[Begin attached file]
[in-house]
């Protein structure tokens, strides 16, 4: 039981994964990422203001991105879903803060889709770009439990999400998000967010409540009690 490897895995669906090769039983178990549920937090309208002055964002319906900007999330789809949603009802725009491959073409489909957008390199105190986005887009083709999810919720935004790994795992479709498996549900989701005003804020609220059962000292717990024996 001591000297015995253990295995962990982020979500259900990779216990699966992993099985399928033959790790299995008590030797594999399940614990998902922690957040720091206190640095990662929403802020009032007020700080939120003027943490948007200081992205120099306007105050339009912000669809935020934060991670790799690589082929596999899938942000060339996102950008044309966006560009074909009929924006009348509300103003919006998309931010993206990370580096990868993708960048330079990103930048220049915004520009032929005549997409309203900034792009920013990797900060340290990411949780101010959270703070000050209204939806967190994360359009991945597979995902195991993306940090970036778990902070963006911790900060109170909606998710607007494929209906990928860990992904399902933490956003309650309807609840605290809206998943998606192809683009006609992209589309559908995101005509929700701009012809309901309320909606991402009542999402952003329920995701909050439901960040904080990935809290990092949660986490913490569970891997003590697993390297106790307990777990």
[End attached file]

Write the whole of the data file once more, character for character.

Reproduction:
[in-house]
């Protein structure tokens, strides 16, 4: 039981994964990422203001991105879903803060889709770009439990999400998000967010409540009690 490897895995669906090769039983178990549920937090309208002055964002319906900007999330789809949603009802725009491959073409489909957008390199105190986005887009083709999810919720935004790994795992479709498996549900989701005003804020609220059962000292717990024996 001591000297015995253990295995962990982020979500259900990779216990699966992993099985399928033959790790299995008590030797594999399940614990998902922690957040720091206190640095990662929403802020009032007020700080939120003027943490948007200081992205120099306007105050339009912000669809935020934060991670790799690589082929596999899938942000060339996102950008044309966006560009074909009929924006009348509300103003919006998309931010993206990370580096990868993708960048330079990103930048220049915004520009032929005549997409309203900034792009920013990797900060340290990411949780101010959270703070000050209204939806967190994360359009991945597979995902195991993306940090970036778990902070963006911790900060109170909606998710607007494929209906990928860990992904399902933490956003309650309807609840605290809206998943998606192809683009006609992209589309559908995101005509929700701009012809309901309320909606991402009542999402952003329920995701909050439901960040904080990935809290990092949660986490913490569970891997003590697993390297106790307990777990």